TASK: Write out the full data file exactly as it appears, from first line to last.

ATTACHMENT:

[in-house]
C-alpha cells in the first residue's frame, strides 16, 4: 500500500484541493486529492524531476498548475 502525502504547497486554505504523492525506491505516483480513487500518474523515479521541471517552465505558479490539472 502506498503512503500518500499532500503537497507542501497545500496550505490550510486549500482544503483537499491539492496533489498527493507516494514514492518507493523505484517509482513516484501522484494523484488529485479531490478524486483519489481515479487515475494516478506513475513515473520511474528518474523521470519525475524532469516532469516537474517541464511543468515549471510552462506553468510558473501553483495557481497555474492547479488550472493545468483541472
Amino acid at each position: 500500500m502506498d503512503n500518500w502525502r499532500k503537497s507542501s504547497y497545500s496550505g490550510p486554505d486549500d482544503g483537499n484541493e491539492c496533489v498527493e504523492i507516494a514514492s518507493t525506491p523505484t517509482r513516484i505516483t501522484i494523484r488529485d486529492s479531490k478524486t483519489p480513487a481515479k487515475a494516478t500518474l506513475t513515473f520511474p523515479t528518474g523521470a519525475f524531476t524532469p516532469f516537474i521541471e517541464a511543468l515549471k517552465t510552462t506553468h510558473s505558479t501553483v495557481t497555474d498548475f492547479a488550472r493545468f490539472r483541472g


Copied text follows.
[in-house]
C-alpha cells in the first residue's frame, strides 16, 4: 500500500484541493486529492524531476498548475 502525502504547497486554505504523492525506491505516483480513487500518474523515479521541471517552465505558479490539472 502506498503512503500518500499532500503537497507542501497545500496550505490550510486549500482544503483537499491539492496533489498527493507516494514514492518507493523505484517509482513516484501522484494523484488529485479531490478524486483519489481515479487515475494516478506513475513515473520511474528518474523521470519525475524532469516532469516537474517541464511543468515549471510552462506553468510558473501553483495557481497555474492547479488550472493545468483541472
Amino acid at each position: 500500500m502506498d503512503n500518500w502525502r499532500k503537497s507542501s504547497y497545500s496550505g490550510p486554505d486549500d482544503g483537499n484541493e491539492c496533489v498527493e504523492i507516494a514514492s518507493t525506491p523505484t517509482r513516484i505516483t501522484i494523484r488529485d486529492s479531490k478524486t483519489p480513487a481515479k487515475a494516478t500518474l506513475t513515473f520511474p523515479t528518474g523521470a519525475f524531476t524532469p516532469f516537474i521541471e517541464a511543468l515549471k517552465t510552462t506553468h510558473s505558479t501553483v495557481t497555474d498548475f492547479a488550472r493545468f490539472r483541472g